Some of China's ethnic groups inhabit vast areas, while others live in individual compact communities in small areas or live in mixture. In some cases, minority peoples can be found living in compact communities in areas inhabited mainly by Han people, while in other cases the situation is the other way round. Many minority peoples have part of their population living in one or more compact communities and the rest are scattered across the country. China's northwest and southwest are the two regions where minority peoples are most concentrated. Western China, consisting of nine provinces, three autonomous regions and one municipality directly under the central government, is home to 70 percent of China's minority population. The nine border provinces and autonomous regions are home to 60 percent of China's minority population. As China's economy and society continue to develop, the scope of minority population distribution is growing. So far, the scattered minority population across the country has topped 30 million.
In places where ethnic minorities live in compact communities, the minority populations are usually small, whereas the areas they live in are often large and rich in resources. The areas of grassland and forest, and water and natural gas reserves in areas inhabited by minority peoples account for nearly or over half of the national totals. Of China's over-22,000-km terrestrial boundary, 19,000 km traverses minority areas. In addition, the minority areas boast 85 percent of the country's state-level natural reserves, making them an important guardian of China's ecology.
The origins and development of ethnic groups in China are diverse, and have been shaped by local conditions. Some 4,000-5,000 years ago, five major ethnic groups -- the Huaxia, Dongyi, Nanman, Xirong and Beidi -- emerged on what is now the Chinese territory. Through continuous migration, living together, intermarriage and communication, the five ethnic groups became assimilated to each other in the course of their development, and gradually became integrated into one, from which new ethnic groups continually sprang up. Some of the latter remain distinct to this day, while others, including the once-renowned Xiongnu (Hun), Yuezhi (or Rouzhi), Xianbei, Rouran, Tuyuhun, Tujue, Dangxiang, Khitan and Saka peoples, have disappeared in the course of history due to wars, deterioration of the eco-environment or loss of identity.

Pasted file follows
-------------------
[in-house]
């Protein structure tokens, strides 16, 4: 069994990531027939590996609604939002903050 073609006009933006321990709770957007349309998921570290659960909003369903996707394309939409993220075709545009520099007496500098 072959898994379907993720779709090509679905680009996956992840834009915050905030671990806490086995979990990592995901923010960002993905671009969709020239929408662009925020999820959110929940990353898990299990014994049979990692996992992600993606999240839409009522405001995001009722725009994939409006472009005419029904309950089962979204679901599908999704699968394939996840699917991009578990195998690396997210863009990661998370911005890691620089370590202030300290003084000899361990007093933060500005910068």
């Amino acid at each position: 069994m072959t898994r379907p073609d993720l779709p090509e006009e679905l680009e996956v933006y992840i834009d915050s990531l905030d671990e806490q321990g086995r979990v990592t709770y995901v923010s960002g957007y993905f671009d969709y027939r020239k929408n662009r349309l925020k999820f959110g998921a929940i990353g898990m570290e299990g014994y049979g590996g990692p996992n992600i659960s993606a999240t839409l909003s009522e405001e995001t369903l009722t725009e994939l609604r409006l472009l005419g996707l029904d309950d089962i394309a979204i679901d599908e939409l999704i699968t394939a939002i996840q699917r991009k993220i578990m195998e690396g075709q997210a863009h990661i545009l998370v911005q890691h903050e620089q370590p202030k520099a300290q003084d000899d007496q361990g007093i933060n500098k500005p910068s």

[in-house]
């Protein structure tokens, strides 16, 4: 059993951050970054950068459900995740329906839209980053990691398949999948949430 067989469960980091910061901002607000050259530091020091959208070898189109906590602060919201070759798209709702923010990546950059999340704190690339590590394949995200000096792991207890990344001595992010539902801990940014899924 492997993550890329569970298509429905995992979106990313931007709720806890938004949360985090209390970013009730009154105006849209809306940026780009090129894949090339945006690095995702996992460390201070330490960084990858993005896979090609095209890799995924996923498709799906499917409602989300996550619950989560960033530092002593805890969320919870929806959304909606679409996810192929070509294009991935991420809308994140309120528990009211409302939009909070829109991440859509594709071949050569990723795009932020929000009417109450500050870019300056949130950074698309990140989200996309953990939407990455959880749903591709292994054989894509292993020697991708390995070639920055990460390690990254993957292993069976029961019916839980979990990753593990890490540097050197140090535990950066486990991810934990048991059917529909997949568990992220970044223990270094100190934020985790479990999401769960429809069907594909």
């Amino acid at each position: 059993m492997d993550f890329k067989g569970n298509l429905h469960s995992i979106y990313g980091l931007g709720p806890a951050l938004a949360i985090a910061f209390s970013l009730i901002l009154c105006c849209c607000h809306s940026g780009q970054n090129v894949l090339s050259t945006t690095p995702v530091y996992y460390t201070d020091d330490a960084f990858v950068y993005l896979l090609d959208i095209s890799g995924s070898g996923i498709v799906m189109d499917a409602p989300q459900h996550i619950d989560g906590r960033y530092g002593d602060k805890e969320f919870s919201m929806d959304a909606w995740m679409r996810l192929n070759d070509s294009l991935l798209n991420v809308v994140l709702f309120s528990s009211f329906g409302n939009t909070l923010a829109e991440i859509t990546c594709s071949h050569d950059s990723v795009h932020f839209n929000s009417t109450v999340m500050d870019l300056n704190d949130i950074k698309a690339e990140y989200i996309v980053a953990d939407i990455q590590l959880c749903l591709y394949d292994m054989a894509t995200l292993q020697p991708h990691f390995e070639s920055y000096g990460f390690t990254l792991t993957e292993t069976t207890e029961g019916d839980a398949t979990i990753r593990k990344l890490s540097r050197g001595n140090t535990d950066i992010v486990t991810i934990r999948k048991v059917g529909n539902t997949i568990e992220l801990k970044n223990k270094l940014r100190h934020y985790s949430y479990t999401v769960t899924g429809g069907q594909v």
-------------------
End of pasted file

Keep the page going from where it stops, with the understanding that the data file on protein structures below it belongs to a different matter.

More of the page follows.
Although the origins and histories of ethnic groups in China are different, the overall trend of their development was to form a unified, stable country with multiple ethnic groups. The boundaries and territory of today's China were developed by all ethnic groups in the big family of the Chinese nation during the long course of historical development. The ancestors of the Han people were the first to develop the Yellow River basin and the Central Plains; those of the Tibetan and Qiang peoples, the Qinghai-Tibet Plateau; those of the Yi and Bai peoples, southwestern China; those of the Manchu, Xibe, Ewenki and Oroqen peoples, northeastern China; those of the Xiongnu, Tujue and Mongolian peoples, the Mongolian grasslands; those of the Li people, Hainan Island; and the ancestors of the ethnic minority peoples of Taiwan, Taiwan Island.